Train in the Distance

I have always liked Simon and Garfunkel’s music – I can remember when I was about 13 or 14 the sweet shop at the top of the road used to sell records as well. I was very excited when I saw a Simon and Garfunkel’s Greatest Hits LP at a reasonably cheap price that I could afford. Rather naively, I didn’t check the small print – when I got it home, I found that the full title was “Simon and Garfunkel’s Greatest Hits (performed by Sefton and Bartholomew)” Even now, some forty years later I can still remember the names of the cover artists!! I guess they were reasonable versions, but they weren’t the real thing! What a disappointment!

Look what I found on Amazon’s site!

We like Paul Simon’s solo stuff too and on my drive to work yesterday I was listening to the live version of his concert in the park in New York. On it he sings one of Mr FD’s favourite Paul Simon songs “Train in the Distance” and one of the lines got me thinking:

The thought that life could be better is woven indelibly into our hearts and our brains”

Is that true? Is it a human trait to always think that life could be better? Do we all have a sense of yearning after something more?

I’m not sure if that is the case. I do sometimes wish we had more money, but only in the sense that if we had a bit more we wouldn’t need to think so hard before buying things…and we’d be able to give more away. But I think that, in general, I am satisfied with my life.

But there is also that line from St Augustine:

You have made us for yourself, O Lord, and our hearts are restless until they rest in you.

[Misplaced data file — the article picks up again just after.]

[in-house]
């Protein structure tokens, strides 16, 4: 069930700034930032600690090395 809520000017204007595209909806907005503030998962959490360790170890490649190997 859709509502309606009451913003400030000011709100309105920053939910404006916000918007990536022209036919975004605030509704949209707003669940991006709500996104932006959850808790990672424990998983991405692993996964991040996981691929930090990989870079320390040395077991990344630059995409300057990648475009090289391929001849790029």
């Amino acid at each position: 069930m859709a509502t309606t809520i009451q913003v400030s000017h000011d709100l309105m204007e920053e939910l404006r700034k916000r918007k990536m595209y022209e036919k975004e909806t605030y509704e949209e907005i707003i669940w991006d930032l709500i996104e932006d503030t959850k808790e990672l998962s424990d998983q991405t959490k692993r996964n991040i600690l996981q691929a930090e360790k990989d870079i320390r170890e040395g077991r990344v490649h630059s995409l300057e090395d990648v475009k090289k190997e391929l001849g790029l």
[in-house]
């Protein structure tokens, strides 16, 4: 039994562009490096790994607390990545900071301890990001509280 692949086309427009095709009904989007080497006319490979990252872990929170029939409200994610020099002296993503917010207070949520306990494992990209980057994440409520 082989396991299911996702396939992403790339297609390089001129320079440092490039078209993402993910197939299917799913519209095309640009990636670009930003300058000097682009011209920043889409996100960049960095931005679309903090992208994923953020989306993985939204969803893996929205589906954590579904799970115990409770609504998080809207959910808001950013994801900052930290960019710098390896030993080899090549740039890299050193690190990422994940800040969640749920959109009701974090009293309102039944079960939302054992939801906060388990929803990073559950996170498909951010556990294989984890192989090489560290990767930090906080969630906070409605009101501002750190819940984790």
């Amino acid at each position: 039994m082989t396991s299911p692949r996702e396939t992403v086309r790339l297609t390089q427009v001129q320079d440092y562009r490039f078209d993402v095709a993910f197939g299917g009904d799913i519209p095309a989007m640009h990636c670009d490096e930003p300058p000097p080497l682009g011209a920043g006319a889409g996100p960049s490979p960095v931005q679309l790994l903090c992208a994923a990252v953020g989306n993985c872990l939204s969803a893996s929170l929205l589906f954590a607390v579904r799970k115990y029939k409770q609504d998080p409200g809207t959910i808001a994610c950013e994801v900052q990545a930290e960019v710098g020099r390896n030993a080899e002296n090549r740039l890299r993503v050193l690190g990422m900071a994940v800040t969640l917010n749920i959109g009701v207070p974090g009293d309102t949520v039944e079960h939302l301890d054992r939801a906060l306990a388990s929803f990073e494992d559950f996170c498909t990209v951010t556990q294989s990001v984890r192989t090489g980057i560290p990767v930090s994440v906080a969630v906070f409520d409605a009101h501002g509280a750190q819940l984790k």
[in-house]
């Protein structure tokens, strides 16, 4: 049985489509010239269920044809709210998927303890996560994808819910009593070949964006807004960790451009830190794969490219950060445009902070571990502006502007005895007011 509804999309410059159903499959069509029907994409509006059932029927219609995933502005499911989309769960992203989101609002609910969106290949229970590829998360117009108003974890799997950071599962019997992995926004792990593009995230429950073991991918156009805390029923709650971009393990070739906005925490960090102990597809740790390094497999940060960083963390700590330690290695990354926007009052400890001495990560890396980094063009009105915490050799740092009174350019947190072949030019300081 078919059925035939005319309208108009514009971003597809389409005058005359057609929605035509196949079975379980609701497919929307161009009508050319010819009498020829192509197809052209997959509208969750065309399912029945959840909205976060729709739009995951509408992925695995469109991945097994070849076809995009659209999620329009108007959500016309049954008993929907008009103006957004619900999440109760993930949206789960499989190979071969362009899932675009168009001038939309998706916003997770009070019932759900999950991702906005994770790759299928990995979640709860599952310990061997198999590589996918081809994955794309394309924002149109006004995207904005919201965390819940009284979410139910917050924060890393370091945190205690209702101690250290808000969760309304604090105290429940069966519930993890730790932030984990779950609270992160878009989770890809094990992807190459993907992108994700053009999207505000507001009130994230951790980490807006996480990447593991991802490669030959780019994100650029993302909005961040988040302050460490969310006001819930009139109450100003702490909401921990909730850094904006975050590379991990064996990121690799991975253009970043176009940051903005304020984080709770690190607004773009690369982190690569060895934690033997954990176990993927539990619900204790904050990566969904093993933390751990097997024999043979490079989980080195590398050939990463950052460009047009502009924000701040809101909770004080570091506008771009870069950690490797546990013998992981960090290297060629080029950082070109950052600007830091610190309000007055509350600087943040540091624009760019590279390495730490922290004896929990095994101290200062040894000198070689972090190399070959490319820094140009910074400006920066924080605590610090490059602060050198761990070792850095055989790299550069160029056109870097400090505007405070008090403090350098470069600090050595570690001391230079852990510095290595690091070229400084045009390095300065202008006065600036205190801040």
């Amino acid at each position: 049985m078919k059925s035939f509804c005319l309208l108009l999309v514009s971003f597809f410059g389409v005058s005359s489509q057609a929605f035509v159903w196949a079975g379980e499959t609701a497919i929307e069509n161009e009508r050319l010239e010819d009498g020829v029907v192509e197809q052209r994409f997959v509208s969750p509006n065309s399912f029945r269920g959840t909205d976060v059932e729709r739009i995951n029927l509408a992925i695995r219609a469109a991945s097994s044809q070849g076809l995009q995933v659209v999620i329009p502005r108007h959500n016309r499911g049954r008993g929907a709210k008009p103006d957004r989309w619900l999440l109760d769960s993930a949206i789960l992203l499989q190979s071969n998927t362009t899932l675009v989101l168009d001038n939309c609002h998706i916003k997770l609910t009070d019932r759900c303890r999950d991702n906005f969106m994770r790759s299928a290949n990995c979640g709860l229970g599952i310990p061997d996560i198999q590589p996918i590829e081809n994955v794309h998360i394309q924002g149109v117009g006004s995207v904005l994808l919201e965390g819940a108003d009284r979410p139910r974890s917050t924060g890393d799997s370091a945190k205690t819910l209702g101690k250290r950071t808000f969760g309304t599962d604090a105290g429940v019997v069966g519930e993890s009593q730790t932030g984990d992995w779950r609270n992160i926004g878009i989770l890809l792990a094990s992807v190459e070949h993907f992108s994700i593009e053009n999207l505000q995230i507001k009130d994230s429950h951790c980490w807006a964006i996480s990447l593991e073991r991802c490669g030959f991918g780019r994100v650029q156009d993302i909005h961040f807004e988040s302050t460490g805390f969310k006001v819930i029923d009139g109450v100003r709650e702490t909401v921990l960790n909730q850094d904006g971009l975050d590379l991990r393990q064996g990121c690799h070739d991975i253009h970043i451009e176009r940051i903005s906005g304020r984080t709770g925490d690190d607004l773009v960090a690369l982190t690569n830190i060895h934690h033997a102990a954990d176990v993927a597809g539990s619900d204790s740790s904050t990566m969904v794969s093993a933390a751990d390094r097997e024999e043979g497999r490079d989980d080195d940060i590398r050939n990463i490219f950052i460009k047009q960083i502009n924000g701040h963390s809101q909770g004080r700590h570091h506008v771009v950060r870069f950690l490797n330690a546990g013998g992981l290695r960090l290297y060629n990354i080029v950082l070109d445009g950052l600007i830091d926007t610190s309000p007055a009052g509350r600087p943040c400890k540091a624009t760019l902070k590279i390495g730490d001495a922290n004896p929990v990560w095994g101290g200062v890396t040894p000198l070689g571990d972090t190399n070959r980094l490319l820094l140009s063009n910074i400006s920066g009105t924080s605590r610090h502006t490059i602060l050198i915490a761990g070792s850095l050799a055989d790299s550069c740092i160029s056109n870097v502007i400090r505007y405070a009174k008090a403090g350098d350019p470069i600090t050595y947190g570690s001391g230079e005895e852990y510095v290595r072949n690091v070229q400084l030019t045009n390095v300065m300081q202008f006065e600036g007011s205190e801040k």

Maybe this is where that sense of “it could be better…” comes from: our hearts are spiritual things, but in this world the spiritual is often ignored for the more immediate, physical pleasures and satisfactions. And somewhere, deep within us, there is a yearning for inner peace, for less striving to have and more striving to be

Certainly when I do make time for God (not often enough, I fear!) it is then that I feel more settled. I am on an even keel, I have found my true axis.

What do you think? Do you agree that we always feel life could be better…?

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7 Responses to Train in the Distance

  1. joyknitt says:

    Hi FD, I am not a christian, I do not believe in your god or in organised religion, but I do meditate, which is a very spiritual “activity”, I also practise “gratitude”, which makes me very, very grateful for all that I am and have, right now my life couldn’t be better.

    • fatdormouse says:

      I think that if we all practised “gratitude” there would be less yearning and envy. I found myself complaining (to myself!) yesterday, so instead of carrying on grumbling, I forced myself instead to consider the myriad things I had to be grateful about. Yes, my joints hurt – but there’s medication; yes, it’s bloomin’ cold – but I have a warm house; yes, I have to cook dinner AGAIN – but I have food to cook, and a lovely man to cook for…and so on. Happiness is, I believe, a state of mind. Like the wonderful Niel Baldwin said in “Marvellous” I have decided to be happy.

      • joyknitt says:

        Yes, you are right, happiness is a state of mind. You can choose to be happy, or you can choose not to be happy. BTW, I put a package in the post for you on Wednesday, hope it arrives soon, x x x

  2. I think that yearning is the God-shaped hole you refer to.

  3. I don’t see the point in thinking that life could be better. ‘If only’ is a useless way to think. After all life could be worse. I do count my blessings regularly to put my life in perspective.

  4. fatdormouse says:

    You’re right, Trish. You can’t change what has gone before, but you can be grateful for what is, and what is to be. Someone on Ship of Fools has a signature “I give thanks for unknown blessings already on their way.” A good way to think, perhaps…

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